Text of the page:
Writer EJ Levy says the opening lines of “The Cape Doctor” — a book that recently won her the Colorado Book Award for historical fiction — came to her verbatim when she read two lines in a guidebook. It was about a 19th century army surgeon who performed the first successful caesarean section on record in Africa.
“And as I circled around Cape Town, I just felt a little bewitched, really spellbound. And [I] took notes on what I thought Dr. Barry might have thought about the plants, the prison, the hospitals, the castle where the soldiers were housed,” said Levy, an associate professor of English at Colorado State University. “And when I got home, I ordered the only biography I know of Rachel Holmes, which had come out in the United States around 2000, and found that many of my fantasies turned out to be eerily accurate. And so I felt emboldened to follow the spell.
The life of Dr James Miranda Barry, born Margaret Anne Bulkley around 1790, inspired Levy on a trip to Cape Town to write the book. “The Cape Doctor” is based on, or rather inspired by, Barry’s life, but it’s not Barry’s name in the book.
In Levy’s novel, Barry becomes Jonathan Perry; Lord Somerset becomes Lord Somerton. Margaret Anne Bulkley becomes Margaret Ley.
“I wanted to keep Margaret’s name because I think hers is a name that should resonate in history,” Levy said.
In the book, Levy addresses the character’s relationship to his previous life.
“She died. So I could live. Marguerite. I owe her my life. Not a day goes by that I don’t think about it. Of her. As not a day goes by that I don’t think of him. She died Then I could live. But isn’t that the lot of women to sacrifice as Our Lord would have done. Of course, little speaks of Mary’s sacrifice; which we must suppose was exceptional. Martyring oneself for the other is the expected fate of mothers and daughters. It’s rarer in sons, except in war. So naturally, given the choice, I chose to be a son, given the choice, who doesn’t wouldn’t?”
The subject of what historical fiction is – and who can make it – is spongy. Levy quotes Boulder-based Megan O’Grady to define historical fiction:
“Historical fiction is born from the belief that it is possible to tell stories about a vanishing past, which relate to the immediate present, forged where the archives end and the author’s imagination begins,” Levy quotes O’Grady. “Historical fiction was born out of a desire to hit the pause button to ‘wake the dead and mend what was broken’.” – Walter Benjamin.”
For “The Cape Doctor,” Levy dove into research to immerse himself in the world of the 1810s and 1820s. The research went beyond facts, Levy said, opting instead for “narrative research — re-reading books by Mary Wollstonecraft, Jane Austen, political theorists of the day, to get the tone to try to adjust my language”.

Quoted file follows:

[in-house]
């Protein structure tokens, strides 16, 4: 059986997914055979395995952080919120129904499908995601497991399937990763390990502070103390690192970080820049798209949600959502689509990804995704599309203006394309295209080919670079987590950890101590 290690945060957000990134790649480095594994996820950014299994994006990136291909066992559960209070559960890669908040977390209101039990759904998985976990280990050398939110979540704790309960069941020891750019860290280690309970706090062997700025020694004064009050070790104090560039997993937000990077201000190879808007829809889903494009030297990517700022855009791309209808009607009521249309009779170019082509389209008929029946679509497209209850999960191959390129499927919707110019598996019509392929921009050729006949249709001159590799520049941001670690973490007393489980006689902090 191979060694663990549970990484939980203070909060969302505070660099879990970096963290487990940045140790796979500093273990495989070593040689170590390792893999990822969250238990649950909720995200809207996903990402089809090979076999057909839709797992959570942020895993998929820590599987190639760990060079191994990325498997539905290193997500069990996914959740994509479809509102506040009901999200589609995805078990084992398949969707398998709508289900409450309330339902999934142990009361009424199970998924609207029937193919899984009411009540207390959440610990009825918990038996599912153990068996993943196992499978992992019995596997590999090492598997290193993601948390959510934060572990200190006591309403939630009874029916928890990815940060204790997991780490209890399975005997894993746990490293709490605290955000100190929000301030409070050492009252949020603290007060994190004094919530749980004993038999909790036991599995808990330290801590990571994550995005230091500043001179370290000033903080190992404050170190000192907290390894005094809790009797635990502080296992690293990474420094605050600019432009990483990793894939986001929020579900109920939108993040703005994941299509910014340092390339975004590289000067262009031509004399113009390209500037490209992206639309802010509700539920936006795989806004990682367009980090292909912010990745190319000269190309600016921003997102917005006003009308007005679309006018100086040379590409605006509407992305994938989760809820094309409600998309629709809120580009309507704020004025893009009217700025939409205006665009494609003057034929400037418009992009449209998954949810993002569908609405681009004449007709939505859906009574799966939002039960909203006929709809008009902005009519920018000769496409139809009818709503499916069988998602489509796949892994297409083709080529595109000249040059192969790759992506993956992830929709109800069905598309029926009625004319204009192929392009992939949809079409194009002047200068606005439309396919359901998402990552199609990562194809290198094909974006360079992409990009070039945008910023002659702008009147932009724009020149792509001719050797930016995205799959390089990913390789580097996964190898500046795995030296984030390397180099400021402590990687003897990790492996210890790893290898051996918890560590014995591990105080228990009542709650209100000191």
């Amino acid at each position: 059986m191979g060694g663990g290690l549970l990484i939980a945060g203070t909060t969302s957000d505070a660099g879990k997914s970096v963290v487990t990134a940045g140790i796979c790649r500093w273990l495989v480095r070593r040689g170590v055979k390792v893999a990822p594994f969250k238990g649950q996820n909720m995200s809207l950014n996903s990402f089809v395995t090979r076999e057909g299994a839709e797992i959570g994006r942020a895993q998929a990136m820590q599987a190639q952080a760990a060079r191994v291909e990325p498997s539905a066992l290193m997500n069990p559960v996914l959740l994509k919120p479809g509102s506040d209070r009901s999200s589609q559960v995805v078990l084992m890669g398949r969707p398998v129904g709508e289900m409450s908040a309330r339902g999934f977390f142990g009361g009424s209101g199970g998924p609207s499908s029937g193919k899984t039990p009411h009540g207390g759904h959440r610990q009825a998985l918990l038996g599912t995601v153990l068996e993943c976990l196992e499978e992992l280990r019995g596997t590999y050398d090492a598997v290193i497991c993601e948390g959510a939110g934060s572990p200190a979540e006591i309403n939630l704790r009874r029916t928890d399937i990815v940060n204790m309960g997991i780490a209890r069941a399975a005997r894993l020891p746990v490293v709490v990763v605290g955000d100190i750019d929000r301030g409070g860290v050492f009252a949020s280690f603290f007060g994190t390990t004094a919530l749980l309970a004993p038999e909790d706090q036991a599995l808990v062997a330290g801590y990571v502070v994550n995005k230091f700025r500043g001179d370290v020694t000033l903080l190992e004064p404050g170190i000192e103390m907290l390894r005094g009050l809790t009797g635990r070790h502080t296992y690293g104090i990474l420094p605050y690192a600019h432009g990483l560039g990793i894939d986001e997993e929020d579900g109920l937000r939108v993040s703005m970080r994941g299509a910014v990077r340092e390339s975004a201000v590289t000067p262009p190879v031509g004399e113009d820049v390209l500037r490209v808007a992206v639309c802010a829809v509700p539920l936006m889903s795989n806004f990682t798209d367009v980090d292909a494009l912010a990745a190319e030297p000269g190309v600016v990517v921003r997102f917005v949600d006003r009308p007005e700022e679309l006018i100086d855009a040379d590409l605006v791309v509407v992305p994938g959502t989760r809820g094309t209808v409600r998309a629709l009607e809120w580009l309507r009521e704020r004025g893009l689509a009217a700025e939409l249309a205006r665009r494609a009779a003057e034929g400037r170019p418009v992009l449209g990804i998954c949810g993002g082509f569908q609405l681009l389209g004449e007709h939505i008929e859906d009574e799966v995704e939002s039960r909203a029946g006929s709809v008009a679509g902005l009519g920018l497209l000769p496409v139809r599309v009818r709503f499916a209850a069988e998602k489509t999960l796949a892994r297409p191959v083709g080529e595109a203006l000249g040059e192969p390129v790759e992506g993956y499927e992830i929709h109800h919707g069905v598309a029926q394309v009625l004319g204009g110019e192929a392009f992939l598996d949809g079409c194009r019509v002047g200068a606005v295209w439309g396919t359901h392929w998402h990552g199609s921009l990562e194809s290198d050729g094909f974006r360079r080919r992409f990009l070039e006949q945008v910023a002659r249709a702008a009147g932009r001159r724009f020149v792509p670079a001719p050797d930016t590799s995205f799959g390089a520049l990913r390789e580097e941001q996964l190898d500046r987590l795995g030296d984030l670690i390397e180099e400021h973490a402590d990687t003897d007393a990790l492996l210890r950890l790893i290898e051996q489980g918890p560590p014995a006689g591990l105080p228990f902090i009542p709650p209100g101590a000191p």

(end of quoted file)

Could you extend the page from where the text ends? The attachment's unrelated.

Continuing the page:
The research gave him a good perspective to delve into the thoughts of his characters.
“When I read the accounts of those who, after Barry died, said ‘Barry was an imperfectly formed man’ or ‘I always knew she was a woman,'” Levy said. “When I read these things, I jotted them down, but at the same time, from them came a response in my character’s voice in my head.”
Levy noted the answer in his book:
“I will be dead in less than a month when the debates start over my body. Supporters, taking sides as if I were a bill in parliament, a horse to bet on… They claim to have studied my case, talking about me as if I were a sick person to be healed, authoritatively declaring owner that I was an imperfectly developed man, a man in a female body. Otherwise, how to explain my success. They discuss my corpse as if it were a question, a riddle. Does it matter? Why can’t we overcome the body? Give him a rest. We are measured by our works in the world for better or for worse, the honor we do survives us and survives us, weighs in the scales of time far more heavily than our bones.
For Levy, writing “The Cape Doctor” raised questions about sex and gender – as well as the labels people apply to others and to themselves, the nature of identity and on the price of ambition.
“All of these things came about naturally, not consciously. I think of the story of this remarkable life, I think [it] speaks forcefully of our times, both in terms of the medical work done by Dr Barry, the attention paid to those on the medical margins, the social margins and how this translates into unfair access to health care,” Levy said. “Barry’s life is as important as Margaret’s…. And I hope the book will draw attention to that life, that truly remarkable life and legacy. This pioneer.
Similar characters such as Anne Lister and Francis L. Clayton might be more familiar to many readers than Barry, but Levy hopes this book can help change the current narrative.
“I think there are a lot of people, feminists, members of the trans community, historians, biographers of all kinds who are starting to pay attention to Margaret Anne Bulkley and James Miranda Barry,” Levy said. “And I hope my novel is an addition to that.”